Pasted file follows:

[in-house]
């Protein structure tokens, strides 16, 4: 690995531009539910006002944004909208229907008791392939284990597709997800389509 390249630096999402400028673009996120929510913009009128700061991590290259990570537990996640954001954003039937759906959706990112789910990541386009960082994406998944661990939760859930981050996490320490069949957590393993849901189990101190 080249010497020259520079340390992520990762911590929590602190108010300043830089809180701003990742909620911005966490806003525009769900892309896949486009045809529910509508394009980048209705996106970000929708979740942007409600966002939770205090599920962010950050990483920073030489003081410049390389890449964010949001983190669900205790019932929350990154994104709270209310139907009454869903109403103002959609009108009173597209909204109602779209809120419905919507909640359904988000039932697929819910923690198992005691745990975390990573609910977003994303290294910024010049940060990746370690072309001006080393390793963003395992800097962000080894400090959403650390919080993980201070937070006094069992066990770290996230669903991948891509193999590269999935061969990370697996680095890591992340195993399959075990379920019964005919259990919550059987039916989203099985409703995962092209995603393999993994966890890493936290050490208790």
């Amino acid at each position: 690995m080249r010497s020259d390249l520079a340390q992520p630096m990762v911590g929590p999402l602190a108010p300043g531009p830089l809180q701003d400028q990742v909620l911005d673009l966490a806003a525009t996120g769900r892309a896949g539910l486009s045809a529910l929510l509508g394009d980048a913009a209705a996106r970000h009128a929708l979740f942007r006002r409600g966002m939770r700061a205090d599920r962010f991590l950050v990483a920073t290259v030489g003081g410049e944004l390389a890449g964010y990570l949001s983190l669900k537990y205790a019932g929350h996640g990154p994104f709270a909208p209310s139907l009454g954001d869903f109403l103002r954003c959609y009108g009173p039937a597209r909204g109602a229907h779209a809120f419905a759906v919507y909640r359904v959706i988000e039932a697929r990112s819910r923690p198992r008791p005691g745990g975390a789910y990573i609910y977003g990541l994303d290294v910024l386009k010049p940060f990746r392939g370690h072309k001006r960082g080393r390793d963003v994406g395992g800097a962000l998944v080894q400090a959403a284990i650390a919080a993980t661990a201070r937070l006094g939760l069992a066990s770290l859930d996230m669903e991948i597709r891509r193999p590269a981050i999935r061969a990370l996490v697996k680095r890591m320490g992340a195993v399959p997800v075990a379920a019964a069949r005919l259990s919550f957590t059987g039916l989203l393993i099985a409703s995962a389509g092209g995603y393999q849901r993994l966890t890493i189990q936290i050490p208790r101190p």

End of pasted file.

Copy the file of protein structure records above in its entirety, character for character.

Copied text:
[in-house]
């Protein structure tokens, strides 16, 4: 690995531009539910006002944004909208229907008791392939284990597709997800389509 390249630096999402400028673009996120929510913009009128700061991590290259990570537990996640954001954003039937759906959706990112789910990541386009960082994406998944661990939760859930981050996490320490069949957590393993849901189990101190 080249010497020259520079340390992520990762911590929590602190108010300043830089809180701003990742909620911005966490806003525009769900892309896949486009045809529910509508394009980048209705996106970000929708979740942007409600966002939770205090599920962010950050990483920073030489003081410049390389890449964010949001983190669900205790019932929350990154994104709270209310139907009454869903109403103002959609009108009173597209909204109602779209809120419905919507909640359904988000039932697929819910923690198992005691745990975390990573609910977003994303290294910024010049940060990746370690072309001006080393390793963003395992800097962000080894400090959403650390919080993980201070937070006094069992066990770290996230669903991948891509193999590269999935061969990370697996680095890591992340195993399959075990379920019964005919259990919550059987039916989203099985409703995962092209995603393999993994966890890493936290050490208790």
């Amino acid at each position: 690995m080249r010497s020259d390249l520079a340390q992520p630096m990762v911590g929590p999402l602190a108010p300043g531009p830089l809180q701003d400028q990742v909620l911005d673009l966490a806003a525009t996120g769900r892309a896949g539910l486009s045809a529910l929510l509508g394009d980048a913009a209705a996106r970000h009128a929708l979740f942007r006002r409600g966002m939770r700061a205090d599920r962010f991590l950050v990483a920073t290259v030489g003081g410049e944004l390389a890449g964010y990570l949001s983190l669900k537990y205790a019932g929350h996640g990154p994104f709270a909208p209310s139907l009454g954001d869903f109403l103002r954003c959609y009108g009173p039937a597209r909204g109602a229907h779209a809120f419905a759906v919507y909640r359904v959706i988000e039932a697929r990112s819910r923690p198992r008791p005691g745990g975390a789910y990573i609910y977003g990541l994303d290294v910024l386009k010049p940060f990746r392939g370690h072309k001006r960082g080393r390793d963003v994406g395992g800097a962000l998944v080894q400090a959403a284990i650390a919080a993980t661990a201070r937070l006094g939760l069992a066990s770290l859930d996230m669903e991948i597709r891509r193999p590269a981050i999935r061969a990370l996490v697996k680095r890591m320490g992340a195993v399959p997800v075990a379920a019964a069949r005919l259990s919550f957590t059987g039916l989203l393993i099985a409703s995962a389509g092209g995603y393999q849901r993994l966890t890493i189990q936290i050490p208790r101190p």